Fiat workers in the Italian town of Melfi on Monday protested the over $100 million transfer fee paid for Cristiano Ronaldo’s move to Juventus by the Agnelli family, which owns both a percentage of the car manufacturer and a stake in the football club.
But according to an ESPN report, only about five of 1,700 workers expected for Monday’s shift at the Fiat Chrysler plant participated in the protest.
“The protest actions promoted in recent days over football were a resounding flop,” a Fiat spokesman said.
The protesters say they are opposed to the owners spending such an exorbitant amount of money on a footballer, while workers are forced to make sacrifices just to make ends meet. Particularly, they add, when the car manufacturer has already welched on several promises to improve workplace conditions.
“It is unacceptable that, while for years you have continued to ask FCA [Fiat Chrysler Automobiles] workers to make enormous sacrifices on an economic level, the company spends hundreds of millions of euros on the purchase of a footballer,” a statement from the workers read. “And, while the workers and their families tighten up the belts more and more the company decides to invest on a human resource for so much money. Is all of this right? Is it right that one single person can earn millions and yet thousands of families don’t even get to the middle of the month?”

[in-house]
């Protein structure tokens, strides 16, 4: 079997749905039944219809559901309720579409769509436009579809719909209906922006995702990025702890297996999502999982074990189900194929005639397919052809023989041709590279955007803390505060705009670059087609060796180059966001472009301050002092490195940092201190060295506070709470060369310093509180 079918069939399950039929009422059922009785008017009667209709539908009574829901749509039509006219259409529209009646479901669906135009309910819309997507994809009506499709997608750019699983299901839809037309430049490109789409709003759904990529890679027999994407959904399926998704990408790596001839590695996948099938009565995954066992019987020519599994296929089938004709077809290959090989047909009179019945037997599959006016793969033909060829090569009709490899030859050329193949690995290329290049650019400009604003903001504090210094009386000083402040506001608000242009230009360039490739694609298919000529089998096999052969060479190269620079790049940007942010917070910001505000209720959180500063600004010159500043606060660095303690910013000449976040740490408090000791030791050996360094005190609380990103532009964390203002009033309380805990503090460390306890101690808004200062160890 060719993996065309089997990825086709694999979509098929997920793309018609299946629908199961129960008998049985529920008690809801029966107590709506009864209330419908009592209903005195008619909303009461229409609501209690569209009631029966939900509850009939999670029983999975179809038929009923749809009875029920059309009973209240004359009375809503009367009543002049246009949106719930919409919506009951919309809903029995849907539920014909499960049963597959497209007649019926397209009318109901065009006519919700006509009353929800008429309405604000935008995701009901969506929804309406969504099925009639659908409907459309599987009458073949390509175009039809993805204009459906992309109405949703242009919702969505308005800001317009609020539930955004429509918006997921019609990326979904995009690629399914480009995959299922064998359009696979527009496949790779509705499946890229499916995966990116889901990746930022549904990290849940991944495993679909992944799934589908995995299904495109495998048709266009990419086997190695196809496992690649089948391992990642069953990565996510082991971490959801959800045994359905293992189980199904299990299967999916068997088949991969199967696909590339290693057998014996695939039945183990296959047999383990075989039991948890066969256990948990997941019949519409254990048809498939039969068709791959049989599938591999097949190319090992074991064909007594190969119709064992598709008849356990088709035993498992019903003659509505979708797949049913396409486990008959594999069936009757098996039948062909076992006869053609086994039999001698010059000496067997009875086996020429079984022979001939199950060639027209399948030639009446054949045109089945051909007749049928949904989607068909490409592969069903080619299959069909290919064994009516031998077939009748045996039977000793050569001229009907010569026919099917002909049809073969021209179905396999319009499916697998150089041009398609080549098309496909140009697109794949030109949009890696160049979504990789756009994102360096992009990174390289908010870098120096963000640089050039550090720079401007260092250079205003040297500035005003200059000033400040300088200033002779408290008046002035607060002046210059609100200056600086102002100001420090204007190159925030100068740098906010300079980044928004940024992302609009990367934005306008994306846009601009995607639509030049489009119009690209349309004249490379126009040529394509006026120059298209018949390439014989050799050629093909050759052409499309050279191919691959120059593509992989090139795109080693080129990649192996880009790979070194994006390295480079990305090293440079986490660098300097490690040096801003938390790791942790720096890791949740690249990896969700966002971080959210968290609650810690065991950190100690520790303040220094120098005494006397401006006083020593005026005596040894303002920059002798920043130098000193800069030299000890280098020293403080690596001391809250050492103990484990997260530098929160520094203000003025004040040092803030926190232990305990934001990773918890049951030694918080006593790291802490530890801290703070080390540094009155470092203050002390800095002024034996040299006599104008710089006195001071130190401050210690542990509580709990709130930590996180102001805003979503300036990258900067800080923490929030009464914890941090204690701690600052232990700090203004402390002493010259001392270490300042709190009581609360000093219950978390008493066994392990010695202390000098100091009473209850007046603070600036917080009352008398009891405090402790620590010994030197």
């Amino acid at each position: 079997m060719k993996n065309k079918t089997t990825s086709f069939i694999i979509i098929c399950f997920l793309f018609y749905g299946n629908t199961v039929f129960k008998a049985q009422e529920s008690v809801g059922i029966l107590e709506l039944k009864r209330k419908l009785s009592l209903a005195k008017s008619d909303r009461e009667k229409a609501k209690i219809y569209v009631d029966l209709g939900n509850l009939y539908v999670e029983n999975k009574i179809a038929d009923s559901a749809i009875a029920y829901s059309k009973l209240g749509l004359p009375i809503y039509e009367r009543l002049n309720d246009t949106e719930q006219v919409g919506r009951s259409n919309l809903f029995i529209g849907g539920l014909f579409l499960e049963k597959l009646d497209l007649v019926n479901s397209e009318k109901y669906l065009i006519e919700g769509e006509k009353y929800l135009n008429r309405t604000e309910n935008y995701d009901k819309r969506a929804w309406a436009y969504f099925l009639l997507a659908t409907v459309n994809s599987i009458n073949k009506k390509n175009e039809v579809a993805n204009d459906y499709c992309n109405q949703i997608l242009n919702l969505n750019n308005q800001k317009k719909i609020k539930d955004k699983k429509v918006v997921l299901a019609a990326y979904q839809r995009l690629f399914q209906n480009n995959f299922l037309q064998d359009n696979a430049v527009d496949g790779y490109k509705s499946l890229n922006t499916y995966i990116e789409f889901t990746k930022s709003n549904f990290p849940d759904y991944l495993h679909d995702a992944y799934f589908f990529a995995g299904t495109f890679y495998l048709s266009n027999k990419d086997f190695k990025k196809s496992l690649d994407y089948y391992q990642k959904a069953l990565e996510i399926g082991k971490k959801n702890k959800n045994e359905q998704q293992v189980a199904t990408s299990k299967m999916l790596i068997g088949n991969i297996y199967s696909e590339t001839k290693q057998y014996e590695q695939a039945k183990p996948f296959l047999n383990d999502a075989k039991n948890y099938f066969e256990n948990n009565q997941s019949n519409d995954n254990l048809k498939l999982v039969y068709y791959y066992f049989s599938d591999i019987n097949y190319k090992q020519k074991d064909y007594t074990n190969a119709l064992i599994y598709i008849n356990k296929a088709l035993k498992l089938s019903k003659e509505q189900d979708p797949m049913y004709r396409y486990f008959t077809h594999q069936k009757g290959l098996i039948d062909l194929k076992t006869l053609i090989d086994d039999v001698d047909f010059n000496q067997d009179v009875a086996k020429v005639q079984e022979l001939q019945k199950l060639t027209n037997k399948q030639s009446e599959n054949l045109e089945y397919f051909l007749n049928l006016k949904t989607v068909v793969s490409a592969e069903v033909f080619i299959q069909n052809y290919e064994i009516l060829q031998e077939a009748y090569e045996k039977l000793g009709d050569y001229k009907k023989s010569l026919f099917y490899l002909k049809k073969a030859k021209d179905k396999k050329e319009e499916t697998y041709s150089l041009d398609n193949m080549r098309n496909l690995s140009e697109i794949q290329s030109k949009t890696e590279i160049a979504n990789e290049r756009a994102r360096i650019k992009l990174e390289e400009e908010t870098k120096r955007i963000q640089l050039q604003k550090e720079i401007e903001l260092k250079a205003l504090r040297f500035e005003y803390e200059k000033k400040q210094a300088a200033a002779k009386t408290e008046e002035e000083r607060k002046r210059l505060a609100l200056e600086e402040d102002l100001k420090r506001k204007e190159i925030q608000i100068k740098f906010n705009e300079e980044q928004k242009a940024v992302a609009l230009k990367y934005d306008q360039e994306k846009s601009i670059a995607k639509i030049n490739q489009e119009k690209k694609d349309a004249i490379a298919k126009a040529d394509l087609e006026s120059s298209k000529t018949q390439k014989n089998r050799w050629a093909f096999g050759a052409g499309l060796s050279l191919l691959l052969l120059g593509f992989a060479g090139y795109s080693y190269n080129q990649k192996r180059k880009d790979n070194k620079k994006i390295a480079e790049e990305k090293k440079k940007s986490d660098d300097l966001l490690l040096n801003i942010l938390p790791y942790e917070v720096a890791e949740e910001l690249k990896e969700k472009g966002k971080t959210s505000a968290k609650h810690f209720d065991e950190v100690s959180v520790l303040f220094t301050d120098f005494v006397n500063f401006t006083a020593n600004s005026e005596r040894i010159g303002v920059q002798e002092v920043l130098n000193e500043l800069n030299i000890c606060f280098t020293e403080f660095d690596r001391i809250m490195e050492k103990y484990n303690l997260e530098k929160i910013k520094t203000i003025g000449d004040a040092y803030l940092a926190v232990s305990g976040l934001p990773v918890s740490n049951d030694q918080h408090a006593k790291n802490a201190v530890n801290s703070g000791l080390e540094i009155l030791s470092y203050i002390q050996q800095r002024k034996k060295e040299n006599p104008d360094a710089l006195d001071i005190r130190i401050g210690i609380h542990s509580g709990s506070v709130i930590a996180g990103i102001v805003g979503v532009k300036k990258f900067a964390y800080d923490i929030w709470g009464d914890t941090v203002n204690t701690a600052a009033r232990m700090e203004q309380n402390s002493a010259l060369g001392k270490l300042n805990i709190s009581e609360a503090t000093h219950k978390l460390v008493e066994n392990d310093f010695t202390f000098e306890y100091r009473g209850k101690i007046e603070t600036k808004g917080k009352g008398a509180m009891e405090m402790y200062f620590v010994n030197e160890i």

Meanwhile, Fiat officials countered that scant participation in the strike shows that it was promoted by groups that were not entirely representative of the workforce. Unions representing the majority of the plant’s workers had reportedly rejected the strike, which was supposed to take place between late Sunday and early Tuesday, calling it “mere advertising.”